Friday, January 17, 2014

Shape Painter



In trying to get restarted on art, I have often paged and rummaged through my thousands of source photos (always my own), waiting for inspiration.  This time that didn’t work.   I ended up rummaging instead through my tracing paper drawings, which are essentially cartoons for paintings I’ve done in the past four or five years.  The first result was the orange hosta leaf  you might have seen in my  previous post.

This is the second result, and let me tell you, this is a fun discovery. Especially as I’ve often wondered why I was saving all those sheets of used tracing paper.    

Since 2012 when I took Judy Morris’ workshop at Kanuga, her words “I am a shape painter” have echoed in my head.  I have identified with that since then, and have tried  to be conscious of the abstract shapes my images are generating,  even in a representational painting:  I’ve tried  to make them interesting shapes.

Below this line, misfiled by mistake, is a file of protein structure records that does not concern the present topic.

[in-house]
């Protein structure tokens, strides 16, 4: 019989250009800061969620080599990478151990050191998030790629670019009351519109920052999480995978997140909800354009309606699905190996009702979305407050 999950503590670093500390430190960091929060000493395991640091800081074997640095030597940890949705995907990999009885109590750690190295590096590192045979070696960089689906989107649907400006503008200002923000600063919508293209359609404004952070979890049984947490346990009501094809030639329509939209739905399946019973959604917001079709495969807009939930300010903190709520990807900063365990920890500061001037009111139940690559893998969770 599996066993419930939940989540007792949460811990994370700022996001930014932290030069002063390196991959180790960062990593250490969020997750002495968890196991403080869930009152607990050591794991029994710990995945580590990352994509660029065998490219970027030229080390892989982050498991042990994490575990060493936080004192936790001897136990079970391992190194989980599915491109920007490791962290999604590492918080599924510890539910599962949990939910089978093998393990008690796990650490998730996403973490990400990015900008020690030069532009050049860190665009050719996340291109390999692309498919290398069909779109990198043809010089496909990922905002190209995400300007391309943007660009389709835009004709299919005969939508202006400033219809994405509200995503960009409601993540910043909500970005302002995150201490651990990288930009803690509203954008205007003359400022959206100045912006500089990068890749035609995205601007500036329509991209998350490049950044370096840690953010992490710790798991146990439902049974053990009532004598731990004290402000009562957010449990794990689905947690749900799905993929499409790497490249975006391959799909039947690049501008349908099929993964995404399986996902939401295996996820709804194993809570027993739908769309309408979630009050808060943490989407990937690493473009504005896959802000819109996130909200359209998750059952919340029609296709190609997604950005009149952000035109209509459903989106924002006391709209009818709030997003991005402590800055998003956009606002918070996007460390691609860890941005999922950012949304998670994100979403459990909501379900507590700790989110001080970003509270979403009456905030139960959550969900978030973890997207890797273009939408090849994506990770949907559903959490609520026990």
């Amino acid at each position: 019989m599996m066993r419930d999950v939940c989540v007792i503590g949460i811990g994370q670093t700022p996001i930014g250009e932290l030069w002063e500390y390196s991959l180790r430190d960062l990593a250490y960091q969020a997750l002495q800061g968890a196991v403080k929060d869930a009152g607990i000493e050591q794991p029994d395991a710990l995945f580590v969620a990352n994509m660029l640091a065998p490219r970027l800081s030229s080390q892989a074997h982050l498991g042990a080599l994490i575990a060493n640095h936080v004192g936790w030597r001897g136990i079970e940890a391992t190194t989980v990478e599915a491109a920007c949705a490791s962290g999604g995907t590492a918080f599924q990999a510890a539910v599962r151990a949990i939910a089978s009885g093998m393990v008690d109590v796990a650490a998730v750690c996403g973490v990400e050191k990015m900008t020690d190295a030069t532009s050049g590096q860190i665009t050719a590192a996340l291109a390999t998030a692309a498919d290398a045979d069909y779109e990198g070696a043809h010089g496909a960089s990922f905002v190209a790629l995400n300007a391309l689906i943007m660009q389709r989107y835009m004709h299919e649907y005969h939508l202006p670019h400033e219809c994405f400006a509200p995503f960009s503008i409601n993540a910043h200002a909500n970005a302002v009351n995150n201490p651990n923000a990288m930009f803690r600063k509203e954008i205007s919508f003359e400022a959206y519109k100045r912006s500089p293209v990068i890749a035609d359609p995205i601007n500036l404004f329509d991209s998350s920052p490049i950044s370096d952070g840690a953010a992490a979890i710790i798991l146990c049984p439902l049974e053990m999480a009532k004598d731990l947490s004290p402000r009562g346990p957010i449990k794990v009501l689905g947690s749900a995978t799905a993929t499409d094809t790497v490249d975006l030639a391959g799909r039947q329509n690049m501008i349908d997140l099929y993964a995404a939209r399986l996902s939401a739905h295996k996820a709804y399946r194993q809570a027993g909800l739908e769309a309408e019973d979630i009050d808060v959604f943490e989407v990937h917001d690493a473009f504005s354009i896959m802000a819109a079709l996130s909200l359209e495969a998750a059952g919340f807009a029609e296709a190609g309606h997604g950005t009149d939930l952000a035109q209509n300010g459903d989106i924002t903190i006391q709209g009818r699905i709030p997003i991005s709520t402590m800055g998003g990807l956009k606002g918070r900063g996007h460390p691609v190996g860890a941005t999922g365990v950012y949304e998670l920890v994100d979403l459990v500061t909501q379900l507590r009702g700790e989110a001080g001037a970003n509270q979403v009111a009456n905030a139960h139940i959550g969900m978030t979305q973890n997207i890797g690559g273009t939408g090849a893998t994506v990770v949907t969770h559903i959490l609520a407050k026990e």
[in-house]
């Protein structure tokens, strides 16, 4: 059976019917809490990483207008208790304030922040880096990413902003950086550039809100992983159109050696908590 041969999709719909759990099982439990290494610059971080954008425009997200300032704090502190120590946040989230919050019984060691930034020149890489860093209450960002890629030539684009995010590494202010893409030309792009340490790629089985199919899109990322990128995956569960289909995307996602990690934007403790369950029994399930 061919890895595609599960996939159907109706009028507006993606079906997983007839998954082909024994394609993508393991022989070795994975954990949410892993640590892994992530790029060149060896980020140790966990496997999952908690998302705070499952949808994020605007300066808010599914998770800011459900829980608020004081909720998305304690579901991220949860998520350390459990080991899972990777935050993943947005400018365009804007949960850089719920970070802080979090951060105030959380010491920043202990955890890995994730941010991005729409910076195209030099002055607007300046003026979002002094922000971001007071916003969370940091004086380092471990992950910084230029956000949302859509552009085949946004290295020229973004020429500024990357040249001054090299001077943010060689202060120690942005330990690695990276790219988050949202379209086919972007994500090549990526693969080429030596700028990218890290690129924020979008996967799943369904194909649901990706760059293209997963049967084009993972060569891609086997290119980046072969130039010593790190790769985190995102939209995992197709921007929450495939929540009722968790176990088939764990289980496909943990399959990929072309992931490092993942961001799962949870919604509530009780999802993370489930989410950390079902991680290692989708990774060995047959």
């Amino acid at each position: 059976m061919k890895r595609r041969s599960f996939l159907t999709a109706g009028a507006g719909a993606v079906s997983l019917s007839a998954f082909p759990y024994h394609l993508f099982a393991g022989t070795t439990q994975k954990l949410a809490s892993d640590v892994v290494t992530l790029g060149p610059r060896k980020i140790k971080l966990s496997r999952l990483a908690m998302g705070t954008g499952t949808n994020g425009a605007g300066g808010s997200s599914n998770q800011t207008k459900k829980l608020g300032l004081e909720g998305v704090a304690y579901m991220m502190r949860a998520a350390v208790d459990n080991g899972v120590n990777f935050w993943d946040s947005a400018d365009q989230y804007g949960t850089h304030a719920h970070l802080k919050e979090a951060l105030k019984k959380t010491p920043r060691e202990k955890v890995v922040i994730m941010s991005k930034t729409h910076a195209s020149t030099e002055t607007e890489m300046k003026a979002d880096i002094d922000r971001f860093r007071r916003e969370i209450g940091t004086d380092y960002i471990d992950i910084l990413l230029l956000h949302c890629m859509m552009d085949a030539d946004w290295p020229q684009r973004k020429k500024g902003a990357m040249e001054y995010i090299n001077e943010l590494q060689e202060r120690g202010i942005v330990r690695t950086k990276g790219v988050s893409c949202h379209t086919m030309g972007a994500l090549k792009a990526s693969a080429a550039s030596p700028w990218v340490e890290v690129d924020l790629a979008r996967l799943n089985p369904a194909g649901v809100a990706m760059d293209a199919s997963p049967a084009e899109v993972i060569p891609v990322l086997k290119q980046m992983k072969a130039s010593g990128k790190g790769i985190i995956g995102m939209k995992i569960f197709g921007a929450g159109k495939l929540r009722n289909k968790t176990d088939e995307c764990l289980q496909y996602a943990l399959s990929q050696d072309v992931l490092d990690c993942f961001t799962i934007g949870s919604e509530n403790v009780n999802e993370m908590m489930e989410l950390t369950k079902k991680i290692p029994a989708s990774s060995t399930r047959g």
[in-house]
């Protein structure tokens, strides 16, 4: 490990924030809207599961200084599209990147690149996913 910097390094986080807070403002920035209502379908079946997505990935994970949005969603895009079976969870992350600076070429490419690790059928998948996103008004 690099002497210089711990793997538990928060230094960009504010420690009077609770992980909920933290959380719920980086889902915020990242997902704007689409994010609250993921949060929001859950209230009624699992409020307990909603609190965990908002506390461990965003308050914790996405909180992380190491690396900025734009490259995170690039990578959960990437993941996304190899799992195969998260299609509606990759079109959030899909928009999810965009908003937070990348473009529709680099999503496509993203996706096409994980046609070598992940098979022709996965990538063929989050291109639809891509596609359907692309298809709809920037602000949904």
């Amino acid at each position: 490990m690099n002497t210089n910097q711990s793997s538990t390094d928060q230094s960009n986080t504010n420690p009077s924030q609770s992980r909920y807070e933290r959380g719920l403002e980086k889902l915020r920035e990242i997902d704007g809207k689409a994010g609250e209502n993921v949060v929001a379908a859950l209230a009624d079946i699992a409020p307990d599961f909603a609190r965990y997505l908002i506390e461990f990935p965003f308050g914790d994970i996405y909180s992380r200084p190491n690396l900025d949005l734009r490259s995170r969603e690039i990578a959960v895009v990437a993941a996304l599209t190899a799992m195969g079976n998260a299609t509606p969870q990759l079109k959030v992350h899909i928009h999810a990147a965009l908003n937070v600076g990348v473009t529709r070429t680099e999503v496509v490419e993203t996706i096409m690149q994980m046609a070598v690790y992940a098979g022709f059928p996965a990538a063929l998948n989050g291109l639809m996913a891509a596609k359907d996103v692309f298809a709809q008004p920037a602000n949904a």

For this painting,  I used  a dark red caran d'ache to redraw the image on the back of the tracing paper, then flipped it over onto my stretched w/c paper,  and drew with ball point pen to do the transfer.  Then I did it again on the other side of the tracing paper, thus reversing the image. I overlapped the previous drawing somewhat randomly as I transferred some more shapes.  Before starting to paint,  I used a watercolor pencil, still in a bright color, to emphasize the lines and especially the shapes that interested me – attempting but not succeeding in forgetting what the original image was.  Since all the lines I laid down were water soluble, I was able to  use them or scrub them away if I changed  my mind. I do like how their color informs the whole piece.

I’m still deciding how much I like this one, it may be too gentle and pretty.  I think it needs a temporary frame and a place to hang so I can decide if it’s got adequate. .. oomph. Or something like that. Is it too wishy-washy?

3 comments:

  1. What a neat idea! I think this one is very interesting, and of course I like the background swirls. I think it needs a specific focal point - for me that would be the lower left quadrant - I would punch the reds in that flower.

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    1. I do believe you are right, Deb. I'm going to give it a try tomorrow! Thanks!

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  2. It's beautiful, Katharine; I love the shapes, positive and negative, and the background too ... and thanks for describing the process.

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